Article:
United States District Court, E.D. Michigan, Southern Division
OPINION & ORDER DENYING DEFENDANTS' MOTION
Sean F. Cox Judge
Ryan Currier (“Plaintiff”) brought this action
pursuant to the Telephone Consumer Protection Act
(“TCPA”), the Fair Debt Collection Practices Act
(“FDCPA”), the Michigan Occupational Code
(“MOC”), and the Michigan Collection Practices
Act (“MCPA”). On February 23, 2017, this Court
entered an Opinion and Order granting in part and denying in
part Plaintiff's partial motion for summary judgment.
(Doc. # 170, O&O).
matter is currently before Defendants PDL Recovery Group and
Jamie Belstadt's Motion for Reconsideration, brought
pursuant to Federal Rule of Civil Procedure 54(b). (Doc. #
171, Def.s' Br.). Defendants take issue with the
Court's decision to hold Defendant Belstadt personally
liable under the FDCPA and MOC and the Court's decision
to consider one of the exhibits attached to Plaintiff's
motion for summary judgment. Plaintiff has responded to
Defendants' motion. (Doc. # 175). Having reviewed the
substance of Defendants' motion, this Court shall
DENY the Motion for Reconsideration.
Rule of Civil Procedure 54(b) states:
[A]ny order or other form of decision, however designated,
which adjudicates fewer than all of the claims ... shall not
terminate the action ... and the order or other form of
decision is subject to revision at any time before the entry
of judgment adjudicating all the claims and the rights and
liabilities of all the parties.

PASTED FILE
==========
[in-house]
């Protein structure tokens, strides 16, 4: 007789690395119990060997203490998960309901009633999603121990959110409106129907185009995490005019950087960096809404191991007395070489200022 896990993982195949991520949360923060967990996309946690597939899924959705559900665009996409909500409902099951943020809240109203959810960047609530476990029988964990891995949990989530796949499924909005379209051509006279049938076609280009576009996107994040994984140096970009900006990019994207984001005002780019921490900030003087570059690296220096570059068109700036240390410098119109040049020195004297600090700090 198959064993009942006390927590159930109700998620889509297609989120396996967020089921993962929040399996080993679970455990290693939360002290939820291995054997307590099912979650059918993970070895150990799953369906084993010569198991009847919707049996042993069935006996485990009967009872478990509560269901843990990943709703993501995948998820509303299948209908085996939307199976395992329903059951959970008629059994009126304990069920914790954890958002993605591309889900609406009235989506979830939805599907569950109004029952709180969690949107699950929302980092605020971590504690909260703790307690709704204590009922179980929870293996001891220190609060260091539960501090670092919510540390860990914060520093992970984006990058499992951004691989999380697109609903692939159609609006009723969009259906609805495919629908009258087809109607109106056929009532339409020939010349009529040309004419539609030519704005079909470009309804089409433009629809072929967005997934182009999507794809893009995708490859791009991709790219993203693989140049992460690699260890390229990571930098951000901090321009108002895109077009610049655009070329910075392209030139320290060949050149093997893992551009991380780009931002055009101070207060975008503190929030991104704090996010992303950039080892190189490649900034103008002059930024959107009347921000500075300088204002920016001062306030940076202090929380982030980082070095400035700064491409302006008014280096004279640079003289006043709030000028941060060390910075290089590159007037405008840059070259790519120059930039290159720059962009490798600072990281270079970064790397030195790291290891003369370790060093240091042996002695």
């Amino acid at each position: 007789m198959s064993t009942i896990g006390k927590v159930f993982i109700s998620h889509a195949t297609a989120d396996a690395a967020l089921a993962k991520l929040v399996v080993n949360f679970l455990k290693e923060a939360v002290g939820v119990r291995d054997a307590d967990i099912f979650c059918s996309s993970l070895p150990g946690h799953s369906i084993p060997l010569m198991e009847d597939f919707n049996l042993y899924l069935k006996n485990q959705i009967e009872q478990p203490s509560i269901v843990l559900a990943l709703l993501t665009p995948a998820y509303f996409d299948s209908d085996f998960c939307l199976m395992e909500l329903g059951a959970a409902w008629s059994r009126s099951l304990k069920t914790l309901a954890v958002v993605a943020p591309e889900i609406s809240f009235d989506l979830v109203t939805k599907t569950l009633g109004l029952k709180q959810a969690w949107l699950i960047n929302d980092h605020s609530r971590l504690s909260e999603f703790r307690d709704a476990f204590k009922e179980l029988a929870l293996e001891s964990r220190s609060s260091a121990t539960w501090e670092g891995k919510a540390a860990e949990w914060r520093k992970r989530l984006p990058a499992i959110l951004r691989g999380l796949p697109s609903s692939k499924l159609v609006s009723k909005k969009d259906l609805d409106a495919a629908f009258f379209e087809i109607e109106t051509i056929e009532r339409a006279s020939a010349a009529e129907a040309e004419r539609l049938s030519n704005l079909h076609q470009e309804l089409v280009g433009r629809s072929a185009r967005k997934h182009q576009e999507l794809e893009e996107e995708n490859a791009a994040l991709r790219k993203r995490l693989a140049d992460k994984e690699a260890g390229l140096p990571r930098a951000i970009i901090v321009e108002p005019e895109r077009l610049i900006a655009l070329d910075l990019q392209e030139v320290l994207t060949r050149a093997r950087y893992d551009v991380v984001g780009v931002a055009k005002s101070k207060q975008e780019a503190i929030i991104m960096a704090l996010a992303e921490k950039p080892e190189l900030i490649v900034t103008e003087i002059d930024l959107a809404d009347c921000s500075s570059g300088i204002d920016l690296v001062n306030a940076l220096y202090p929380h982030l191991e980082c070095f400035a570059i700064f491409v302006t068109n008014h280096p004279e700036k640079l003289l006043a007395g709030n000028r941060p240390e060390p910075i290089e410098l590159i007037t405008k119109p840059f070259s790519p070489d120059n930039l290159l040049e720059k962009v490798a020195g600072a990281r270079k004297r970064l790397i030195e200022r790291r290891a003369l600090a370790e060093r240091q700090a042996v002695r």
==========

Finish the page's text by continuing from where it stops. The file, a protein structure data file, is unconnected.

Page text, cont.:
Sixth Circuit has held that “[t]raditionally, courts
will find justification for reconsidering interlocutory
orders when there is (1) an intervening change of controlling
law; (2) new evidence available; or (3) a need to correct a
clear error or prevent manifest injustice.”
Rodriguez v. Tenn. Laborers Health & Welfare
Fund, 89 Fed. App'x 949, 959 (6th Cir. 2004).
# 1. First, Defendants argue that the Court erred in
concluding that Defendant Belstadt could be held personally
liable under the FDCPA on the basis of his general
participation in the debt collection activities of PDL. In
reaching this conclusion, the Court relied on the Sixth
Circuit's decision in Kistner v. Law Offices of
Michael P. Margelefsky, 518 F.3d 433 (6th Cir. 2008),
for the proposition that a member of an LLC can be held
personally liable under the FDCPA so long as the employee
individually qualifies as a debt collector.
Defendants do not dispute that an LLC member may be
personally liable if he qualifies as a debt collector.
However, Defendants argue that the “correct
interpretation of Kistner should be that personal
liability can only be imposed, without piercing the corporate
veil, when an employee, shareholder, officer, or director
violates the Act as a ‘debt collector.'”
(Def.s' Br. at 3). Defendants then rely on several
decisions, from outside of the Sixth Circuit, for
the proposition that “personal involvement is a
prerequisite to a finding of individual liability.”
(Id. at 5). Defendants then summarily conclude that
because Belstadt did not materially participate in the
alleged violations, he cannot be held liable.
argument, however, has been specifically rejected by the
Sixth Circuit in Kistner:
In other words, contrary to [defendant's] argument that
he cannot be personally liable because he did not participate
in sending the specific letter to [plaintiff], he may be
personally liable on the basis of his participation in the
debt collection activities of the LLC more generally.
Kistner, 518 F.3d at 437 (emphasis added).
are also wrong when they assert that the “Court's
opinion relies on no evidence to suggest that Belstadt
formulated and implemented a business practice that resulted
in an FDCPA violation.” (Def.s' Br. at 4).
Defendants conveniently ignore the portion of the Opinion